Aircraft fuel tank system plays a crucial role within an aircraft. Not only do they store the fuel, but they also act as a thermal sink and dissipate heat generated by the engine. This blog focuses on the modeling and simulation of components in an aircraft fuel tank using Modelon Impact, enabling engineers to analyze fuel systems in detail for both commercial and military aircraft. This accelerates productivity, helps in performing robust simulations without numerical instability, and avoids unphysical engineering assumptions thanks to the multi-level capability. Part 1 of this blog series, Fuel Tank Inerting Systems, focuses on designing and validating an advanced aircraft fuel system for safety.

### The Challenge of Fuel Flow in Fuel Tank Systems

In our last blog, we designed and validated a high-level fuel system schematic for a commercial aircraft. From here, we can now start looking at specific aspects of the system such as fuel flow and fuel flammability. Because the fuel tanks are placed in the wings, the ribs of the wings ultimately restrict the space inside the tanks and considerably influence the flow behavior. In order to analyze an aspect such as fuel flow in detail, the orifices and holes of the tank system need to be considered. In some scenarios where the pumps are operating, flap valves are added in the holes to restrict return flow and avoid a backward release of fuel to the tanks.

Modeling such a system in detail can be challenging, as straight coupling of two big tanks (volumes) with a big hole leads to equations that are difficult to solve numerically when pressure (p), temperature (T) & gas/liquid (Xi) mass fraction states are present in the tanks. While symbolic manipulation techniques such as index reduction are available to handle such equation systems, there’s a better way of writing the physical balance equations that leads to superior simulation performance. Modelon Impact is equipped with the components and the capability to smartly avoid numerical instability and to model an efficient multi-level tank. This blog gives readers a detailed walkthrough of modeling fuel tanks with multiple basins.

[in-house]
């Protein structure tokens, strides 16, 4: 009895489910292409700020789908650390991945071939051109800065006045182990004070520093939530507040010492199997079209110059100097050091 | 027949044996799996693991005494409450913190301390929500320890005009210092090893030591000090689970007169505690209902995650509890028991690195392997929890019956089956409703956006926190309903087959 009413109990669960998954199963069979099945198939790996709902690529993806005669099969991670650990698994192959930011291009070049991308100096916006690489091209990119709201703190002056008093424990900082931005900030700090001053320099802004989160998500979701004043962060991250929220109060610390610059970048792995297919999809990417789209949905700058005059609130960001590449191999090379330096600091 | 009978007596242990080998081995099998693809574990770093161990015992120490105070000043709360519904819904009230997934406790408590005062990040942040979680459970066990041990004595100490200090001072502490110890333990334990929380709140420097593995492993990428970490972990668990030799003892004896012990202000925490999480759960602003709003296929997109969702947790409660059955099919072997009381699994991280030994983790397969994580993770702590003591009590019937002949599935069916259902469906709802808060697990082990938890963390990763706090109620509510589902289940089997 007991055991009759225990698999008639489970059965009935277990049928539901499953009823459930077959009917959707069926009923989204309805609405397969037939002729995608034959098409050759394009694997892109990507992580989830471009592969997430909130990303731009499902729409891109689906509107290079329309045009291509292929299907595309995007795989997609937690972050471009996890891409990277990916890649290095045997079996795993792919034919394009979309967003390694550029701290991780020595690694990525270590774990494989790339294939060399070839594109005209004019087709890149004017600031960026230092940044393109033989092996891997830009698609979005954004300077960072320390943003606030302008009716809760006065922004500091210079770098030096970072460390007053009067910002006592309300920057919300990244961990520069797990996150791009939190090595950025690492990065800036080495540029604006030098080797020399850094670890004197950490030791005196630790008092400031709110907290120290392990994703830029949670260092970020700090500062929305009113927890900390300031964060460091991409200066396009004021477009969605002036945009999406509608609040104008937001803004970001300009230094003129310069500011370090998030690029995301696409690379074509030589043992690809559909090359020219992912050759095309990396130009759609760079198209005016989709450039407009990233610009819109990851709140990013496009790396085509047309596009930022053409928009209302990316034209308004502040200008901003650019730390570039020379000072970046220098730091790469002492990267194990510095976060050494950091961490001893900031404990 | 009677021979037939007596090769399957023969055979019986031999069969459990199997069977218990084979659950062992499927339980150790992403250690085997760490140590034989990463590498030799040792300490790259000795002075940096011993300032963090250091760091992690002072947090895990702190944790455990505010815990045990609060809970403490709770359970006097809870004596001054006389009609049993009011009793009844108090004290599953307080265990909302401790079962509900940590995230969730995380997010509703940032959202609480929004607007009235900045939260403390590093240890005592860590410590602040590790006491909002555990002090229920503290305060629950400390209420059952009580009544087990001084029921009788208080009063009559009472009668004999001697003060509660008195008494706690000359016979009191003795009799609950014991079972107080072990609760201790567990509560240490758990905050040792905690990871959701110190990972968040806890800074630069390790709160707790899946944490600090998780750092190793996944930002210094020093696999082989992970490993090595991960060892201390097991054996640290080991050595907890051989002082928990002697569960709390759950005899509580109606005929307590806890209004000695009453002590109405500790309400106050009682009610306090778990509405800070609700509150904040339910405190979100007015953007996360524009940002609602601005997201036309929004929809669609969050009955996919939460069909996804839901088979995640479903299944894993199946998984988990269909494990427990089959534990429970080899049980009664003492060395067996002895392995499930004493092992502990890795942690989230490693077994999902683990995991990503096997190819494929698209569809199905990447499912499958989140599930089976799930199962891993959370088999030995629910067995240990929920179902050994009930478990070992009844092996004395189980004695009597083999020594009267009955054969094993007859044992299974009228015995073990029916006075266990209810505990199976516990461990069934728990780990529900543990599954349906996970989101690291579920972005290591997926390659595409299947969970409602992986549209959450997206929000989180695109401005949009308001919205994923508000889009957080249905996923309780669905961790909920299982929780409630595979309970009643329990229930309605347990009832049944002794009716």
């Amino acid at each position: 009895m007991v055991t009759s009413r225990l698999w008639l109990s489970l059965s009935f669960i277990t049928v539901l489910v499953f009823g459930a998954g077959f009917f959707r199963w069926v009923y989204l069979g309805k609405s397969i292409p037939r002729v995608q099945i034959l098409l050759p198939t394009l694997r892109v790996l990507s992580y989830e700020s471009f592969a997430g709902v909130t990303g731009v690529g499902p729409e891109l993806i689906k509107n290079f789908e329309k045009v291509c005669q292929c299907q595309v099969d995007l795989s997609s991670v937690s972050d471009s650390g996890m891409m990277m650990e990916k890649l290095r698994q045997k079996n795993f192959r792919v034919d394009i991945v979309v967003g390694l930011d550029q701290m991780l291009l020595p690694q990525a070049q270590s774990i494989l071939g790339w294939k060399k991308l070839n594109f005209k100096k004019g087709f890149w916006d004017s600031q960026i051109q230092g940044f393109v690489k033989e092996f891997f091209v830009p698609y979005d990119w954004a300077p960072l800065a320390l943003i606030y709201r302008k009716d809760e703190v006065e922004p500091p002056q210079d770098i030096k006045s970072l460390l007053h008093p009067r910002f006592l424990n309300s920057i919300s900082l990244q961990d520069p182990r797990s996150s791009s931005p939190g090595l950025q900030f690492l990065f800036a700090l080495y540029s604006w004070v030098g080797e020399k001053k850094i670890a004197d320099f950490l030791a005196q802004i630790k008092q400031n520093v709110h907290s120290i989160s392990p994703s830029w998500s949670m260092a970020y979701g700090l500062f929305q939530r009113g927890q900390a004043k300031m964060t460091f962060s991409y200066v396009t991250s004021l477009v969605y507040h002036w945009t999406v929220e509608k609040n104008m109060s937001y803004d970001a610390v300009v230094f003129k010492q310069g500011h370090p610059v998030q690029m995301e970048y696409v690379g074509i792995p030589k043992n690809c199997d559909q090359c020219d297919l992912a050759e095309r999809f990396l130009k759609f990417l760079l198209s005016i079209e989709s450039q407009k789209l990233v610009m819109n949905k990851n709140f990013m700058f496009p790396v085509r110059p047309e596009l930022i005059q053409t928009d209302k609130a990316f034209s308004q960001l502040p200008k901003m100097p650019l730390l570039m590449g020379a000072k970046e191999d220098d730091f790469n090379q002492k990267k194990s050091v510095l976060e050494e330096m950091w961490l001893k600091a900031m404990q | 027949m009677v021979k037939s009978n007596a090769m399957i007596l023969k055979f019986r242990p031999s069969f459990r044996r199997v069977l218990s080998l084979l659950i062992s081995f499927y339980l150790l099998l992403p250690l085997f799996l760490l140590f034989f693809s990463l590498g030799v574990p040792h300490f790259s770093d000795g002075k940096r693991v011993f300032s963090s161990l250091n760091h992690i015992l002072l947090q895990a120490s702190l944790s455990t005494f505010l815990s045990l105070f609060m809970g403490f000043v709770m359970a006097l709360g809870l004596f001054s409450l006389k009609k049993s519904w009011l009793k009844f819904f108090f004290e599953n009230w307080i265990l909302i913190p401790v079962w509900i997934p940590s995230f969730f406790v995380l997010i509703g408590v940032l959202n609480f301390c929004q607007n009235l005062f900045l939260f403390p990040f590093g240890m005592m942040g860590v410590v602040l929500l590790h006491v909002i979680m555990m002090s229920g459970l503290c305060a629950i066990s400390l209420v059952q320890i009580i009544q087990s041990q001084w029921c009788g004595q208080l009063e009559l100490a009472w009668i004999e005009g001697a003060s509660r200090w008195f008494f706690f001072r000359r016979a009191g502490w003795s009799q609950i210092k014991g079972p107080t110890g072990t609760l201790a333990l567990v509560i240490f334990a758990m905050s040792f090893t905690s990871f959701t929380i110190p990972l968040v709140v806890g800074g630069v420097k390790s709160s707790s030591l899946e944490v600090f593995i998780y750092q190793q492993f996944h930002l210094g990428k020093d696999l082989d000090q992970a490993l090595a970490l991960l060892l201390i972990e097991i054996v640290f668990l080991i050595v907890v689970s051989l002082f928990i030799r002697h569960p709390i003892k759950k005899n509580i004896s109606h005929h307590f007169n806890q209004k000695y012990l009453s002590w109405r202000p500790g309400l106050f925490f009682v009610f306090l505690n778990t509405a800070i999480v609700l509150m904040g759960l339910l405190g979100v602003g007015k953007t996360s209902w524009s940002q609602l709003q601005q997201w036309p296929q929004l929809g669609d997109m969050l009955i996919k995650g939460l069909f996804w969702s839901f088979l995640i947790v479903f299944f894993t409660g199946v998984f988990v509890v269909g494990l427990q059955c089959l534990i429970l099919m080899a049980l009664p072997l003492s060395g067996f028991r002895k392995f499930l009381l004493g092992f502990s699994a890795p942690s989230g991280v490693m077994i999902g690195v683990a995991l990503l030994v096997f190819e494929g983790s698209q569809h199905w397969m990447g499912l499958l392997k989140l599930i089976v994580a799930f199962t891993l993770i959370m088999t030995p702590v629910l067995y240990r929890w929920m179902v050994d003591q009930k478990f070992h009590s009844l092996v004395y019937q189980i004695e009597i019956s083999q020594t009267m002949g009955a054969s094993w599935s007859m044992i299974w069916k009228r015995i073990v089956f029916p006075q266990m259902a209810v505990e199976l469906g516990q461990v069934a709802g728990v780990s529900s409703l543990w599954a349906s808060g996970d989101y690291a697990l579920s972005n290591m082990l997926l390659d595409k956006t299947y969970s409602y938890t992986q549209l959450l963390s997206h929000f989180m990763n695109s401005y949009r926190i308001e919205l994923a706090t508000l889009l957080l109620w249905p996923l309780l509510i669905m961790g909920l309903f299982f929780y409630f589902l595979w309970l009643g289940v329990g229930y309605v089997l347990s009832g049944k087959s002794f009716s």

### Modeling a Multi-Level Fuel Tank with The Right Components

Let’s start with a simple multi-level fuel tank shown in the Figure 1 model schematic. The major components are the tank and the orifice. Tank1 and Tank2 are connected by a hole or an orifice. Fuel flow occurs based on the change in acceleration vector or by a pump. The challenge when two such tanks (volumes) are connected by a large hole can be addressed with a “master and slave” approach. When multiple tanks are assembled, one of them should be a master tank. All other tanks will be assigned as slave tanks. The master tank will compute the average p, T, & Xi states. Through a distinctive lumping connector, the averaged states are then passed on to slave tanks.

Figure 2 shows the multi-level fuel tank model assembled using the components from the Fuel System Library in Modelon Impact. When tanks are connected to each other by an orifice, one of the tanks will automatically be determined as master based on the Modelica automatic root-finding feature. Within the master tank, the averages of variables such as temperature, pressure, and mass fraction are determined and then transported via the lumping connector.  The position of the hole in the tank is read from the CAD geometry in STL format and passed on through the orifice connector.

Figure 3 shows different fidelity of gas passage through the orifice. Based upon the size of the orifice, gas paths are partially restricted or fully restricted.

### Simulation Performance in Modelon Impact

Once the physical model is built, we can simulate the dynamic behavior by varying the acceleration vector. Figure 4 shows the variation of fuel and gas mass variation in both tanks.

The results could be further visualized using the 3D animation of the system as shown below. Fuel is leaving tank 1 and entering tank 2 based on the change in acceleration vector. The arrow in the orifice indicates the direction of fuel and gas flow through the orifice.

Furthermore, the power of the Modelica language can be leveraged to quickly change the model fidelity and perform various analyses. Using the replaceable-redeclare concept in Modelica, the same model used above can be updated to have a flap valve instead of the regular orifice. Flap valves allow the flow in a singular direction and block fuel flow in the opposite direction. Figure 5 shows the multi-level tank model with a flap valve.

Figure 6 shows the Modelica code of such a model. The powerful modeling language is leveraged to change the model fidelity with a few lines of code. Here the model in Figure 2 is reused. Just by adding the “redeclare Orifices.FlapValve” code, the model behavior changes. This approach helps avoid the hassle of maintaining duplicate code lines and models.

The 3D animation shows that the fuel flow is happening only from tank 1 to tank 2. The return flow from tank 2 to tank 1 is indeed blocked. This visualization helps engineers check simulation results in an intuitive manner. To complement the qualitative insights from embedded 3D visualization, time series results are of course available in various kinds of quantitative plots.

### Conclusion

Modelon Impact enables the modeling of complex fuel systems for both commercial and military aircraft. The key off-the-shelf features help users to get started and become productive quickly. Engineers can avoid assumptions and be better equipped with reliable data, as shown with a multi-level fuel tank system in this blog.  Fuel systems can be subjected virtually to any motion and corresponding acceleration vectors. A wide range of post-processing features delivers both intuitive and quantitative insights, via 3D visualization or customizable plotting features. Schedule a demo today and learn how to tackle all your fuel system engineering needs!